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Arthur Leipzig, one of the last of a generation of socially conscious photographers best known for photographing everyday life on the streets of New York, died at 96 on this date in 2014. Trained at the leftwing Photo League in New York, Leipzig said that “his goal was to capture people — their personalities, problems and potential — at a particular moment in the rush of time,” according to Douglas Martin in the New York Times. Leipzig’s photographs are in the permanent collections of MoMA, the National Portrait Gallery in Washington, and the Bibliothèque Nationale de France in Paris, and were displayed in some two dozen one-person exhibitions as well as numerous publications. From 1968 to 1991, he was an art professor at C. W. Post College. His 1943 photograph, “King of the Hill,” showing two Brooklyn boys in a confrontation on the top of a mound of dirt, was chosen by Edward Steichen for the “Family of Man” exhibition of 1955.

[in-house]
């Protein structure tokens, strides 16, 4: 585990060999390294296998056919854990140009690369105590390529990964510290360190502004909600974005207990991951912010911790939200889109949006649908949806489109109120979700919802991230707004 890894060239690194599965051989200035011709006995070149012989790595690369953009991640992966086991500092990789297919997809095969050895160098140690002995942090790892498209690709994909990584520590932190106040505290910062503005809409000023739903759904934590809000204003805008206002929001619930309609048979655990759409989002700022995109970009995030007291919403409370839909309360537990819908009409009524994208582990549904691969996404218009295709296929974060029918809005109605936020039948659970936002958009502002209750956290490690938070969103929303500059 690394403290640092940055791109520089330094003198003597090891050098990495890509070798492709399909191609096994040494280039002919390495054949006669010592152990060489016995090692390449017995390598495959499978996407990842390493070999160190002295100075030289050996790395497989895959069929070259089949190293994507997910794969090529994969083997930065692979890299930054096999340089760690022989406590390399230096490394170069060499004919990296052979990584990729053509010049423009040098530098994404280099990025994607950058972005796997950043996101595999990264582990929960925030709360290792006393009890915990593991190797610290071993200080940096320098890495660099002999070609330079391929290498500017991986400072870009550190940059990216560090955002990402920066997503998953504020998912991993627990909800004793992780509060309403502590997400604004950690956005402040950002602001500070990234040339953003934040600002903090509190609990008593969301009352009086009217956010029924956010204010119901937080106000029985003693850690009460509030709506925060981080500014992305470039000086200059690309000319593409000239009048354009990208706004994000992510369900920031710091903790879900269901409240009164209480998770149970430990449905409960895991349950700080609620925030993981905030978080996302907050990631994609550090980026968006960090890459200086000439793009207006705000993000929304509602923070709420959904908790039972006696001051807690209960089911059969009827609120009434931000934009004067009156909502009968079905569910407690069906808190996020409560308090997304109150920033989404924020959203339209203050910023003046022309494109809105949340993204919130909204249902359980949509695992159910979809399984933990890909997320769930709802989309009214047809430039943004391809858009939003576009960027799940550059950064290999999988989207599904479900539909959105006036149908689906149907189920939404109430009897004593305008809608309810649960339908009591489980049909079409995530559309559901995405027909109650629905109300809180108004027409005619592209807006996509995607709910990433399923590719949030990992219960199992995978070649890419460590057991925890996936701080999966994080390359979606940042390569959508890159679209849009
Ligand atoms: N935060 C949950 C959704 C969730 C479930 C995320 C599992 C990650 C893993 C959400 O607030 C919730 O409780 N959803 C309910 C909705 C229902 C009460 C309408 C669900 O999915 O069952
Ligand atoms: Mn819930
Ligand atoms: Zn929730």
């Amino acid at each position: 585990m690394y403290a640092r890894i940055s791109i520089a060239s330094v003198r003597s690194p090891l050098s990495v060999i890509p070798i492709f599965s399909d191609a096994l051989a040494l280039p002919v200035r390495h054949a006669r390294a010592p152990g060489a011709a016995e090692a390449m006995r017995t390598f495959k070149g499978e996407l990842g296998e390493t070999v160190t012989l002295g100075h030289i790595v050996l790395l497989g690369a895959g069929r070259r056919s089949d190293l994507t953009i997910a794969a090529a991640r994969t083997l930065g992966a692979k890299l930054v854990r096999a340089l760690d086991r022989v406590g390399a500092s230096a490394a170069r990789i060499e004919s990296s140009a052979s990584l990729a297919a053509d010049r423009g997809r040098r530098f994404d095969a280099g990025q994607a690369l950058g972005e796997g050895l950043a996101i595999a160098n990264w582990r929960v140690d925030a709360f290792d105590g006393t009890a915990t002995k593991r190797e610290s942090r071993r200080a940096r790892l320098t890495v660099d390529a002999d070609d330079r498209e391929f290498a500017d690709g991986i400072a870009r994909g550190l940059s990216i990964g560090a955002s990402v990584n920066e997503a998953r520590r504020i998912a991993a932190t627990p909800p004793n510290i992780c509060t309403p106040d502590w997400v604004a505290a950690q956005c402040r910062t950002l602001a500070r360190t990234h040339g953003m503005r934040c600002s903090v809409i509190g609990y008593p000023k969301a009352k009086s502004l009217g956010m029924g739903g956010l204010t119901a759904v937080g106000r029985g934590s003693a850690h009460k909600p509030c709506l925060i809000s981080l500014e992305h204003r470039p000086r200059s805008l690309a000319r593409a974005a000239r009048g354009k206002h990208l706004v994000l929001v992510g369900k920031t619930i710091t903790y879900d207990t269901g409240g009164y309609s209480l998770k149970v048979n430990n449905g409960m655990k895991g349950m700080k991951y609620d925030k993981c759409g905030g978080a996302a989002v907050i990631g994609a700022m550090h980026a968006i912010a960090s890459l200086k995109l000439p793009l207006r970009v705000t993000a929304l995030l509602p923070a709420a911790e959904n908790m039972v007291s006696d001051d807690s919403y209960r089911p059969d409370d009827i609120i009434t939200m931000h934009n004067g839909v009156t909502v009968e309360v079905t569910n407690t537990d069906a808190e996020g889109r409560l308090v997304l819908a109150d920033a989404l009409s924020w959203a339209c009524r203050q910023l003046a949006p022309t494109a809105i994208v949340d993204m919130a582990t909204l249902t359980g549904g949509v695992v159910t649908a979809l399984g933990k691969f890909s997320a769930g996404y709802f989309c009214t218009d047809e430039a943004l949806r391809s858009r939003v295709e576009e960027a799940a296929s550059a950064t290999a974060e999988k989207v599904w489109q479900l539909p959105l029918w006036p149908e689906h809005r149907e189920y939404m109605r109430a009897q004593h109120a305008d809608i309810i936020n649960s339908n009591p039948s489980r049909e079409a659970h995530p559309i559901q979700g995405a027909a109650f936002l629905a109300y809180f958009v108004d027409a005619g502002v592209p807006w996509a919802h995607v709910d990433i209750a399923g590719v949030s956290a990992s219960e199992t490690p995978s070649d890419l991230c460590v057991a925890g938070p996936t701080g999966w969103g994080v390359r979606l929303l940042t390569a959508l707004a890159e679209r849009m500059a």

“We believed in hope.” —Arthur Leipzig
Lawrence Bush edited Jewish Currents from 2003 until 2018. He is the author of Bessie: A Novel of Love and Revolution and Waiting for God: The Spiritual Explorations of a Reluctant Atheist, among other books. His new volume of illustrated Torah commentaries, American Torah Toons 2, is scheduled for publication this year.